The value of open source tools goes down dramatically, IMO, when the team isn't good enough or have enough time to dig into the source that comes with the OS product to find issues. In that case, what difference does it make if it's open source or not, since you can't fix your own bugs?

Re: Pre-qualification and evaluation downloads by Rickard Öberg

One point I am curious about is the suggestion that nothing about the process is repeatable.

I was talking about the model described by Marc, explicitly, and not some other conceivable model based on OpenSource. Heck, my own model is based on OpenSource, and we're doing pretty good and I definitely think it's repeatable, but it's not what Marc described. See the difference?


Surely it is - SugarCRM doing a similar process with success, and the ServiceMix/Mule guys seem to be doing the same thing as are a number of others.

See Jason's reply, and we are also talking about a relatively small number of example companies here. It is hard to distinguish what makes it a good sign that the model is good, as opposed to being simply good people and good work, possible even in *spite* of a bad model. In other words, instead of looking at the relatively few examples that exist I would like to see something inherent and obvious in the model itself that makes it likely to be repeatable. That is what I am missing.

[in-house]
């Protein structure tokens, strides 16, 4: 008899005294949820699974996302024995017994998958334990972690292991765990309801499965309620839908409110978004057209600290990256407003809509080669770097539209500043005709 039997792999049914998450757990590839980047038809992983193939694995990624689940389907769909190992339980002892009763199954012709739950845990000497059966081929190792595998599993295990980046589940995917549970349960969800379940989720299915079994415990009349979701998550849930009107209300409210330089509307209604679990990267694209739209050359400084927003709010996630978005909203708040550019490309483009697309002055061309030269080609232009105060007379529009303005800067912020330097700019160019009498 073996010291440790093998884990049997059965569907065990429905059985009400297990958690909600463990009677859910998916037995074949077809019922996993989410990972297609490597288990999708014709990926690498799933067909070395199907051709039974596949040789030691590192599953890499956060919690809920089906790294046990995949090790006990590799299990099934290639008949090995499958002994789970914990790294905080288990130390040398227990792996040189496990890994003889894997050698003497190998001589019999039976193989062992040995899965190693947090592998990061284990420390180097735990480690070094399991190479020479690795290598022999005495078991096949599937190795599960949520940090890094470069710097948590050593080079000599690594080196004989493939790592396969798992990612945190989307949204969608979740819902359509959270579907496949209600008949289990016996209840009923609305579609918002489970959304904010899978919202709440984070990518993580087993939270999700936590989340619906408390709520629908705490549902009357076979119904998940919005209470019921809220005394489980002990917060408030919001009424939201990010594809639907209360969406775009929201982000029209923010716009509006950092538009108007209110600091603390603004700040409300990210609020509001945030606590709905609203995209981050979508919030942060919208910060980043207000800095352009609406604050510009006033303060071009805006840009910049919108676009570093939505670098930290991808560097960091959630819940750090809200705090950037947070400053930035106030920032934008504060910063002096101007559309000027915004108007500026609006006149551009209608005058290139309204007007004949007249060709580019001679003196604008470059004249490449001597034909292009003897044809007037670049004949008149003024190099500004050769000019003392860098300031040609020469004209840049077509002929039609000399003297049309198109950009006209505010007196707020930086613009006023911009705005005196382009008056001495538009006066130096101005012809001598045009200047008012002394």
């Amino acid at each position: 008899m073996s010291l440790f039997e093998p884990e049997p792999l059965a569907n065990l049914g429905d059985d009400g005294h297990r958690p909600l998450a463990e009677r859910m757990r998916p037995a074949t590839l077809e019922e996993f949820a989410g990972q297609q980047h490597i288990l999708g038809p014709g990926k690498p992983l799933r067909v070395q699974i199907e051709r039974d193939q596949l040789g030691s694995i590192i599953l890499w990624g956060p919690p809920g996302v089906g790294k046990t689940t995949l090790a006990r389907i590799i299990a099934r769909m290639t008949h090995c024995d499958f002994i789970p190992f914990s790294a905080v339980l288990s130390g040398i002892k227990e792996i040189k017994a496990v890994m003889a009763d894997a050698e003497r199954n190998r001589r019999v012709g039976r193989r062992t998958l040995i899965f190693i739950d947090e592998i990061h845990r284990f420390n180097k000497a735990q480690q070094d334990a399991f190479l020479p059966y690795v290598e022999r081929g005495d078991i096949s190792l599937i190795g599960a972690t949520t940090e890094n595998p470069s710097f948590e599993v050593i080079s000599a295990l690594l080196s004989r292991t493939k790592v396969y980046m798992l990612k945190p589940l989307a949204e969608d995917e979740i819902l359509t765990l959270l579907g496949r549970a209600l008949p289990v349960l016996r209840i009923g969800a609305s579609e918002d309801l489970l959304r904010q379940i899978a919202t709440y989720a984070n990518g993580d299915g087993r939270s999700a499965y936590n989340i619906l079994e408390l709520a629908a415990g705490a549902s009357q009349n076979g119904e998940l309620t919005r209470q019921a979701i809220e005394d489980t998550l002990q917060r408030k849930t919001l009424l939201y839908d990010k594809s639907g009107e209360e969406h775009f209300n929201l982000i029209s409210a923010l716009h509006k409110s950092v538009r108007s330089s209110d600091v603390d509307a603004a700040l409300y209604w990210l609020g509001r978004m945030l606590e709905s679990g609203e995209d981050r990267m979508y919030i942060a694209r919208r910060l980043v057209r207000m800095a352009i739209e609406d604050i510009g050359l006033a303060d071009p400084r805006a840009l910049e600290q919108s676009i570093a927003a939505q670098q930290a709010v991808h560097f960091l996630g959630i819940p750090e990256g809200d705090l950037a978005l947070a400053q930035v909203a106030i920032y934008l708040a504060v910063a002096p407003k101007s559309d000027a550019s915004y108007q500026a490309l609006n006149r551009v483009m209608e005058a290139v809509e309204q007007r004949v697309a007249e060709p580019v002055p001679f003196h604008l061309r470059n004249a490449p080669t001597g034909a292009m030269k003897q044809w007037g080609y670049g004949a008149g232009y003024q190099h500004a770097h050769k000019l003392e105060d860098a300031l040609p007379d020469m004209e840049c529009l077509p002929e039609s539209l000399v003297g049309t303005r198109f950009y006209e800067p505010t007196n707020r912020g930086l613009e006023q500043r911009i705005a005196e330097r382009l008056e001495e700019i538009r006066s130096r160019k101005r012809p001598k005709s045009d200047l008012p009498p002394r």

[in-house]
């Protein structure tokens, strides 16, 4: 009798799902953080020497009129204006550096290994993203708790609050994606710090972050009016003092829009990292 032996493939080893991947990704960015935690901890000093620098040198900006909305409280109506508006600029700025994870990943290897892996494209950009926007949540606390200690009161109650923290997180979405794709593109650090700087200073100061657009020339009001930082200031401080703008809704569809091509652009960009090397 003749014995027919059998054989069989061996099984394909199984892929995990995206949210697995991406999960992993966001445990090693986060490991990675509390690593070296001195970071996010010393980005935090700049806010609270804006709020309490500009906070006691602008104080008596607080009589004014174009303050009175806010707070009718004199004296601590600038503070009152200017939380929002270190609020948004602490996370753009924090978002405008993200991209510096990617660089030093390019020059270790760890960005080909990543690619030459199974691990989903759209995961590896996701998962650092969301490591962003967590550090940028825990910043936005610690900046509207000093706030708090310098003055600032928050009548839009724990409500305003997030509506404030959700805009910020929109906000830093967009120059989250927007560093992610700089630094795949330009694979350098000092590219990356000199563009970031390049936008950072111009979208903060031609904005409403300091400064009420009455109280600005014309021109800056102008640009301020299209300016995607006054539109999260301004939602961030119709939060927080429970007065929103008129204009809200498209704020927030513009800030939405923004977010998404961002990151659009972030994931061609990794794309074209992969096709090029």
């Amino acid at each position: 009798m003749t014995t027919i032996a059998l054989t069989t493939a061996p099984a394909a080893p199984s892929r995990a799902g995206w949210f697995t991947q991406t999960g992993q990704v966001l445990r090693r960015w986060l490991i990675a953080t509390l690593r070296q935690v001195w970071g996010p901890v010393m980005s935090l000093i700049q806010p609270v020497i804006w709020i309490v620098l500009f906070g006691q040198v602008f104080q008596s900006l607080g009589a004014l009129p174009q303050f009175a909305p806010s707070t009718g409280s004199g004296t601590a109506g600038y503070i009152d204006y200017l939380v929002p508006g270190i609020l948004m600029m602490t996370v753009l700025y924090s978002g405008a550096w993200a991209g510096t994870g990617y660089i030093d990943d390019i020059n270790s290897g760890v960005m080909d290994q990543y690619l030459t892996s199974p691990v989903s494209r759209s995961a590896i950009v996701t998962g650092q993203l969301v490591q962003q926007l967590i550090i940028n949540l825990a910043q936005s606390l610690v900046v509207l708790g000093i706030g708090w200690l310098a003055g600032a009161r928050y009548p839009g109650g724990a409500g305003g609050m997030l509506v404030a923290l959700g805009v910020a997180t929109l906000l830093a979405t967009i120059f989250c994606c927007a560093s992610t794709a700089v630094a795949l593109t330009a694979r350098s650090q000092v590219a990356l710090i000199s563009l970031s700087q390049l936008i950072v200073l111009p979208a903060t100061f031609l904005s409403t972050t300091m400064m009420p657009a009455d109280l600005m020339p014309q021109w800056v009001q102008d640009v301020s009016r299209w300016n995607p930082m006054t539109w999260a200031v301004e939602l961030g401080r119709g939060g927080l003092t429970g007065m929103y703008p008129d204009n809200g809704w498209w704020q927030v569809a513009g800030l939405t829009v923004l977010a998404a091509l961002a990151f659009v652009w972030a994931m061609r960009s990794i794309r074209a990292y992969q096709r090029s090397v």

While none have had a successful exit/acquisition like JBoss has (yet), the business model itself appears to be repeatable (and if it wasn't, I doubt that VC's would be investing in some of these companies).

My experience with VC's is that their view of reality is rarely connected to any kind of actual objective reality. They like to think with their guts, because that's where all the good decisions are made. But your mileage may vary, I guess.


Good points about cost of ownership!

'tis an obvious but often forgotten and/or ignored and/or misunderstood factor.

Business Model: Support and Confidence by William Louth

Is this the business model?

www.jboss.com/index.html?module=bb&op=viewt...
Customer/User: "i hate spending my time with garbage pet projects and i already spent my time with pet hair profiler around 3-4 hours."
Business: "You want that level of support/confidence... go buy a license of a commercial product!"

Re: Business Model: Support and Confidence by Rickard Öberg

Is this the business model?

Customer/User: "i hate spending my time with garbage pet projects and i already spent my time with pet hair profiler around 3-4 hours."
Business: "You want that level of support/confidence... go buy a license of a commercial product!"

If this difference between what they are saying and what they are doing wasn't so sad it would be funny. Now it's just sad.